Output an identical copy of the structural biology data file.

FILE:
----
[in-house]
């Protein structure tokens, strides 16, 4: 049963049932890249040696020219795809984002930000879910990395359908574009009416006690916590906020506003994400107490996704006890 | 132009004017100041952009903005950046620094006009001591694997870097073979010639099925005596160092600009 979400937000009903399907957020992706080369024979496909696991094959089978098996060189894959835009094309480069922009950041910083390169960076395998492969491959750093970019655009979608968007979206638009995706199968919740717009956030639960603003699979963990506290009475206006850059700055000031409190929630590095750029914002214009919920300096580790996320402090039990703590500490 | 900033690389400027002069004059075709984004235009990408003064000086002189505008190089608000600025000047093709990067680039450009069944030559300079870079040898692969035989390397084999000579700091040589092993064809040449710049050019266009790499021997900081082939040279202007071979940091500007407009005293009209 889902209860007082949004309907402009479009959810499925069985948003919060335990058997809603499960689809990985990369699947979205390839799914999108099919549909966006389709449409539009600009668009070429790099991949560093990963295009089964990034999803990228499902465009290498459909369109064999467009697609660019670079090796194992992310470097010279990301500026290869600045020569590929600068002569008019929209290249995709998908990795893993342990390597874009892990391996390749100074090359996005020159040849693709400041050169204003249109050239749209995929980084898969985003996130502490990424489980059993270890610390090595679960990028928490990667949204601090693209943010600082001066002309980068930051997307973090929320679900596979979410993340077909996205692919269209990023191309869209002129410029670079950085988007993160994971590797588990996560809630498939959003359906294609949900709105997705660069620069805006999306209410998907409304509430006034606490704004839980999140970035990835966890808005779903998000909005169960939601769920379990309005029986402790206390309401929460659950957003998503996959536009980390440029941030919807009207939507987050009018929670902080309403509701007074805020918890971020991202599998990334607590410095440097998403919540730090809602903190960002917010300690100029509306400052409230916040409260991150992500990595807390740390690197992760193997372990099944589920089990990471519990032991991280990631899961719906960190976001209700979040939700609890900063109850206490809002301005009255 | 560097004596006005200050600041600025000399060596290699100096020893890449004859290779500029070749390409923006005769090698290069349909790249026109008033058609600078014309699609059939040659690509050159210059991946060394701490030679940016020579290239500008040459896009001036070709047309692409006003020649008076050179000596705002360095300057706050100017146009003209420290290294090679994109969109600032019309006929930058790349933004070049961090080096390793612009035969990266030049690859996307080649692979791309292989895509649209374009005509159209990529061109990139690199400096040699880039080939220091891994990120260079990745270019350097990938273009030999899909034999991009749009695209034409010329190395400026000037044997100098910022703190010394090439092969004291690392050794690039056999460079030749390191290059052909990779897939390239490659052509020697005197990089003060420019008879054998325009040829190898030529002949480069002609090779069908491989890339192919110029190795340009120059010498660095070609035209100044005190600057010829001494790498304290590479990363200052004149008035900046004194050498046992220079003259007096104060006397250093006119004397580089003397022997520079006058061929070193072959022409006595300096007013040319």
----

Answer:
[in-house]
């Protein structure tokens, strides 16, 4: 049963049932890249040696020219795809984002930000879910990395359908574009009416006690916590906020506003994400107490996704006890 | 132009004017100041952009903005950046620094006009001591694997870097073979010639099925005596160092600009 979400937000009903399907957020992706080369024979496909696991094959089978098996060189894959835009094309480069922009950041910083390169960076395998492969491959750093970019655009979608968007979206638009995706199968919740717009956030639960603003699979963990506290009475206006850059700055000031409190929630590095750029914002214009919920300096580790996320402090039990703590500490 | 900033690389400027002069004059075709984004235009990408003064000086002189505008190089608000600025000047093709990067680039450009069944030559300079870079040898692969035989390397084999000579700091040589092993064809040449710049050019266009790499021997900081082939040279202007071979940091500007407009005293009209 889902209860007082949004309907402009479009959810499925069985948003919060335990058997809603499960689809990985990369699947979205390839799914999108099919549909966006389709449409539009600009668009070429790099991949560093990963295009089964990034999803990228499902465009290498459909369109064999467009697609660019670079090796194992992310470097010279990301500026290869600045020569590929600068002569008019929209290249995709998908990795893993342990390597874009892990391996390749100074090359996005020159040849693709400041050169204003249109050239749209995929980084898969985003996130502490990424489980059993270890610390090595679960990028928490990667949204601090693209943010600082001066002309980068930051997307973090929320679900596979979410993340077909996205692919269209990023191309869209002129410029670079950085988007993160994971590797588990996560809630498939959003359906294609949900709105997705660069620069805006999306209410998907409304509430006034606490704004839980999140970035990835966890808005779903998000909005169960939601769920379990309005029986402790206390309401929460659950957003998503996959536009980390440029941030919807009207939507987050009018929670902080309403509701007074805020918890971020991202599998990334607590410095440097998403919540730090809602903190960002917010300690100029509306400052409230916040409260991150992500990595807390740390690197992760193997372990099944589920089990990471519990032991991280990631899961719906960190976001209700979040939700609890900063109850206490809002301005009255 | 560097004596006005200050600041600025000399060596290699100096020893890449004859290779500029070749390409923006005769090698290069349909790249026109008033058609600078014309699609059939040659690509050159210059991946060394701490030679940016020579290239500008040459896009001036070709047309692409006003020649008076050179000596705002360095300057706050100017146009003209420290290294090679994109969109600032019309006929930058790349933004070049961090080096390793612009035969990266030049690859996307080649692979791309292989895509649209374009005509159209990529061109990139690199400096040699880039080939220091891994990120260079990745270019350097990938273009030999899909034999991009749009695209034409010329190395400026000037044997100098910022703190010394090439092969004291690392050794690039056999460079030749390191290059052909990779897939390239490659052509020697005197990089003060420019008879054998325009040829190898030529002949480069002609090779069908491989890339192919110029190795340009120059010498660095070609035209100044005190600057010829001494790498304290590479990363200052004149008035900046004194050498046992220079003259007096104060006397250093006119004397580089003397022997520079006058061929070193072959022409006595300096007013040319």